NEW YORK -- Let's say you're a small theater company and you want to tour the Southwest on a shoestring budget, or you want to find theaters in rural New England that are interested in experimental dance.
The solutions to your performance problems are a double-click away.
"So much of touring information is in the oral tradition, and that's the great thing about the Web - it takes the oral tradition and puts it somewhere tangible," Andy Horwitz, director of communications at Manhattan arts center P.S. 122, says.
As the performing arts community grows more Internet-savvy, Web sites are gaining strength both here and abroad. Australian marketing site fuel4arts.com, the NYFA Source database and the GoTour network are just three online communities designed to encourage dancers, artists, musicians, actors and others to be more entrepreneurial in today's tough economic climate.
"We're at the tip of the iceberg in terms of how to provide resources online," said Matthew Deleget, senior program officer for New York Foundation for the Arts, which created NYFA Source with the Urban Institute.
"In the late '90s, arts organizations basically had a brochure as their Web presence," Deleget said. "In the past few years, organizations have realized this isn't enough, and there's really been a push to use Web sites for brand new services."
The Field, a New York-based organization dedicated to independent artists, has just created GoTour, a free networking Web site that lets artists, presenters and audiences explore national performance opportunities - many of them unconventional.
"I have been asked to start a festival of dance here, and the site will be the first place I go to find performers," Andrew Krichels, a Nashville, Tenn., choreographer and educator who heads the Creative Action dance center, said.
Krichels has offered local touring advice of the Nashville arts scene to several choreographers who have contacted him through his GoTour profile. Hoping to educate younger artists on the ins and outs of their careers, The Field has asked a range of experienced arts professionals to contribute to the site.
New York choreographer Tere O'Connor details his 2003 national tour on GoTour. An established performer and teacher, O'Connor has been making dances since 1982 and has built a dedicated following for his idiosyncratic work.
"There's less and less people presenting, so the situations that people create for themselves through their own universities or networks ... are very important," O'Connor said.
The lack of presenters, particularly for edgier works, reflects dwindling funding sources.
"Artists are hitting walls with funding, with performances - everywhere, and that is pushing them to network," Diane Vivona, executive director of The Field, said.
According to U.S. Bureau of Labor statistics, the number of artists in the United States increased 300 percent between 1970 and 2000, from 700,000 to 2.1 million. Meanwhile, National Endowment for the Arts funding has dwindled from a high of $10 million to less than $1 million a year.
"It's so hard to write that 11th grant application after 10 rejections," said Rachael Elliott, a bassoonist with the New Haven, Conn., ensemble Clogs who handles marketing and research for GoTour. "To figure out how to get funding and set up tours with no booking agent takes so much work. You really have to train yourself to build a career."
Horwitz, who also is editor and publisher of CultureBot, a new online arts magazine dedicated to the downtown Manhattan arts community, agrees.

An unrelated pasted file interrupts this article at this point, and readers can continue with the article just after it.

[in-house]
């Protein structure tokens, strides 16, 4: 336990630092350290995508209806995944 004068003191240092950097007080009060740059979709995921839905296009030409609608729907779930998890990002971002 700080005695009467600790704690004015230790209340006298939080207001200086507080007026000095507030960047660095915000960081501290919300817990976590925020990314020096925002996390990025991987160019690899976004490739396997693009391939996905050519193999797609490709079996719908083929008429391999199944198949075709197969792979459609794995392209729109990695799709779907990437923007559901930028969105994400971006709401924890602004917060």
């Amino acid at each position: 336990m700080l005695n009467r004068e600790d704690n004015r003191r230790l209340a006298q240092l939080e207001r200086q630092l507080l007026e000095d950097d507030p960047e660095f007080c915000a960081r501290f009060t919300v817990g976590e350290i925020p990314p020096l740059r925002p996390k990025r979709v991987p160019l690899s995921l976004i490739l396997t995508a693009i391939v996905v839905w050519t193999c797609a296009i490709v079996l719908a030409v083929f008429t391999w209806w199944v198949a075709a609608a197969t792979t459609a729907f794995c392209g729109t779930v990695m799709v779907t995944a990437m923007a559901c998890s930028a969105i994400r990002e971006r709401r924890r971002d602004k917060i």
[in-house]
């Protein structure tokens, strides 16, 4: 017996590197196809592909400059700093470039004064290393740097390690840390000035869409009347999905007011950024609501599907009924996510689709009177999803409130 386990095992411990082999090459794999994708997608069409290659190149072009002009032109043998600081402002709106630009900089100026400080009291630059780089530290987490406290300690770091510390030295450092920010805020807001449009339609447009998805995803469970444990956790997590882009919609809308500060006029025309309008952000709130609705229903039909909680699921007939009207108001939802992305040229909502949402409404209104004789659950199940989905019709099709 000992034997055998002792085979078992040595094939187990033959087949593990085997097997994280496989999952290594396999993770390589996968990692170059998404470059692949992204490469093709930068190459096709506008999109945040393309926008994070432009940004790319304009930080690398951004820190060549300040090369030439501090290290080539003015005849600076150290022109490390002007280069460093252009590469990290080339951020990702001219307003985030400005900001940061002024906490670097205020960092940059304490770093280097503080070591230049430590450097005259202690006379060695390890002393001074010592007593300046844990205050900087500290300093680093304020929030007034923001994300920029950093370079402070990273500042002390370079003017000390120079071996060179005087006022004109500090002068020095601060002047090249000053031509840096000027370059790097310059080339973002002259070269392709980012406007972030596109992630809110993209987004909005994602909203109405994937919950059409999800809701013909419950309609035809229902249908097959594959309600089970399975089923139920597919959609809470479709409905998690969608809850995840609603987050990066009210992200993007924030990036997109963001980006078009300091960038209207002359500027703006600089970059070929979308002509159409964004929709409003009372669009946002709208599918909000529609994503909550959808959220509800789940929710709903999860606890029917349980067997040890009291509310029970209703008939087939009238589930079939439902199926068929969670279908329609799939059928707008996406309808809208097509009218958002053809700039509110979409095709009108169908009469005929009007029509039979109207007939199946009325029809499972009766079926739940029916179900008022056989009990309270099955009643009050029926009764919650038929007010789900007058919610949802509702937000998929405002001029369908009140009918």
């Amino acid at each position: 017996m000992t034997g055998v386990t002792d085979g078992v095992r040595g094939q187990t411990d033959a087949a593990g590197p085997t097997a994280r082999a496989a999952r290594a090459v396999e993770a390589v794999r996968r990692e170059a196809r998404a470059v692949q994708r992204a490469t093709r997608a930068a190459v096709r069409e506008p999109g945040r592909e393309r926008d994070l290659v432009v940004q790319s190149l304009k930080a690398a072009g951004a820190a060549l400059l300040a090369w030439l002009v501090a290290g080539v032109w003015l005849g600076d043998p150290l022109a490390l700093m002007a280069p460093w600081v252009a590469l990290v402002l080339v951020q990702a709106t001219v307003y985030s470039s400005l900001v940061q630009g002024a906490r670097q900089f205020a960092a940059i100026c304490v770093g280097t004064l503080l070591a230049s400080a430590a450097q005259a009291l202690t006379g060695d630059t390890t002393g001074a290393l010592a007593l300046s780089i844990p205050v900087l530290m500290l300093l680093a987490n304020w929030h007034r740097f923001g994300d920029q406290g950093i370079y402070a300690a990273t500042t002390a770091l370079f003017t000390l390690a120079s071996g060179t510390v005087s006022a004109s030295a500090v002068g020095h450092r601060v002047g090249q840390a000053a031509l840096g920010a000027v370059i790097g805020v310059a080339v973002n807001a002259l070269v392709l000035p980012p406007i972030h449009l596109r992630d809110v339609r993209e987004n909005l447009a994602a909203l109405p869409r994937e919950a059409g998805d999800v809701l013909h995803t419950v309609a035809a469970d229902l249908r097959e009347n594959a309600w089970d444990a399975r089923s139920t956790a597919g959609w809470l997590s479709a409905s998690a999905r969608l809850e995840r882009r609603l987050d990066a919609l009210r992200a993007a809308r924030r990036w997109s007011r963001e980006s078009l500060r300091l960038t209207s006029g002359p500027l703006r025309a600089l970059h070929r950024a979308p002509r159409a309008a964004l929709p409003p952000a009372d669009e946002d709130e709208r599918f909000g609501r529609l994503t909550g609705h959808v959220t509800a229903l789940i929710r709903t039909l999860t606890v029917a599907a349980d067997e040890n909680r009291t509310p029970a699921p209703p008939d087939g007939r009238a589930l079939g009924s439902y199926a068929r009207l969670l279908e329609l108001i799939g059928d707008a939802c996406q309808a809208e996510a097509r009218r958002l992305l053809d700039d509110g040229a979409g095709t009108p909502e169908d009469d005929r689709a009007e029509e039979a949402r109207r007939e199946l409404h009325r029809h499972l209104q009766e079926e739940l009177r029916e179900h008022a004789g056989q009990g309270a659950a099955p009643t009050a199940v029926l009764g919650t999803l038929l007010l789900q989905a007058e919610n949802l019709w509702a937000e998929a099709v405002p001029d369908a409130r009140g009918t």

"For emerging and even midlevel artists, touring is very difficult because you just don't know what venues are appropriate for you in other cities, who to contact, how to go about doing that," he said.
Horwitz wants CultureBot to function as a forum within the downtown scene, one that welcomes all comers, from potential audience members to newly arrived artists trying to figure out where they fit in. He believes that the Internet could change the way in which performing artists learn how to manage their careers.
"The question is, are artists going to know about it, and are artists the sort of people that feel comfortable taking advantage of the Internet?" he said.
While performance artists are not necessarily the type of people who flock to the Internet, the pressure to have such networking and advertising tools as personal Web sites is growing. Artists who promote themselves and research opportunities online find themselves ahead of the pack.
"Even a couple of years ago, artists didn't think they needed Web presences," NYFA's Deleget said. "Most artists I know still don't have sites, but are realizing they need to get them. There is so much information on the Web that you just can't get elsewhere."
Besides researching performing arts scenes across the country, GoTour allows people to speak out on issues surrounding the arts community, and post or respond to classified ads. It differs from arts organizations such as the National Performance Network in that is lacks any curatorial or hierarchical structure - like much of the Internet, its strength and a possible danger lies in the fact that anyone can join and contribute their thoughts.
"GoTour is a really great opportunity for someone who feels isolated or disempowered," dancer-choreographer and Field membership manager Camille Dieterle said. "North America has amazing dance going on all over the place, but people just have no idea of work happening outside of New York or Los Angeles."
On the Net:
The Field: www.thefield.org
National Performance Network: www.npnweb.org
P.S. 122: www.ps122.org
Urban Institute's U.S. Artists Report: www.usartistsreport.org
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